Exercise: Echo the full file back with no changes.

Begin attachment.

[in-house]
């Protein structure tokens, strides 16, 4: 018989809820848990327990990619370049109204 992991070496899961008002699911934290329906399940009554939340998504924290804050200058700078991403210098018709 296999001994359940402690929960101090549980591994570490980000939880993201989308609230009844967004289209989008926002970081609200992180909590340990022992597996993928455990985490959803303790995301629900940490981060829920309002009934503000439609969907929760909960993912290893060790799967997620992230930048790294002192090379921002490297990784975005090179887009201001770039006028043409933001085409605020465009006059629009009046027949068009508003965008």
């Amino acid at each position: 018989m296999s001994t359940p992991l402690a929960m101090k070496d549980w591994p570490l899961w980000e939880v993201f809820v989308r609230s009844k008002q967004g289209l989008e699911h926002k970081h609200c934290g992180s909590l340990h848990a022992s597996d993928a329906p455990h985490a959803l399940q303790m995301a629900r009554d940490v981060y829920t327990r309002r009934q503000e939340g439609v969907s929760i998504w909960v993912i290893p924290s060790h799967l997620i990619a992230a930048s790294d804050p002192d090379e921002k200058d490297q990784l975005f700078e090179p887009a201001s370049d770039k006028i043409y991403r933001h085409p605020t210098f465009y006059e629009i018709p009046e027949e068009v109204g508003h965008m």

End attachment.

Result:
[in-house]
């Protein structure tokens, strides 16, 4: 018989809820848990327990990619370049109204 992991070496899961008002699911934290329906399940009554939340998504924290804050200058700078991403210098018709 296999001994359940402690929960101090549980591994570490980000939880993201989308609230009844967004289209989008926002970081609200992180909590340990022992597996993928455990985490959803303790995301629900940490981060829920309002009934503000439609969907929760909960993912290893060790799967997620992230930048790294002192090379921002490297990784975005090179887009201001770039006028043409933001085409605020465009006059629009009046027949068009508003965008």
């Amino acid at each position: 018989m296999s001994t359940p992991l402690a929960m101090k070496d549980w591994p570490l899961w980000e939880v993201f809820v989308r609230s009844k008002q967004g289209l989008e699911h926002k970081h609200c934290g992180s909590l340990h848990a022992s597996d993928a329906p455990h985490a959803l399940q303790m995301a629900r009554d940490v981060y829920t327990r309002r009934q503000e939340g439609v969907s929760i998504w909960v993912i290893p924290s060790h799967l997620i990619a992230a930048s790294d804050p002192d090379e921002k200058d490297q990784l975005f700078e090179p887009a201001s370049d770039k006028i043409y991403r933001h085409p605020t210098f465009y006059e629009i018709p009046e027949e068009v109204g508003h965008m």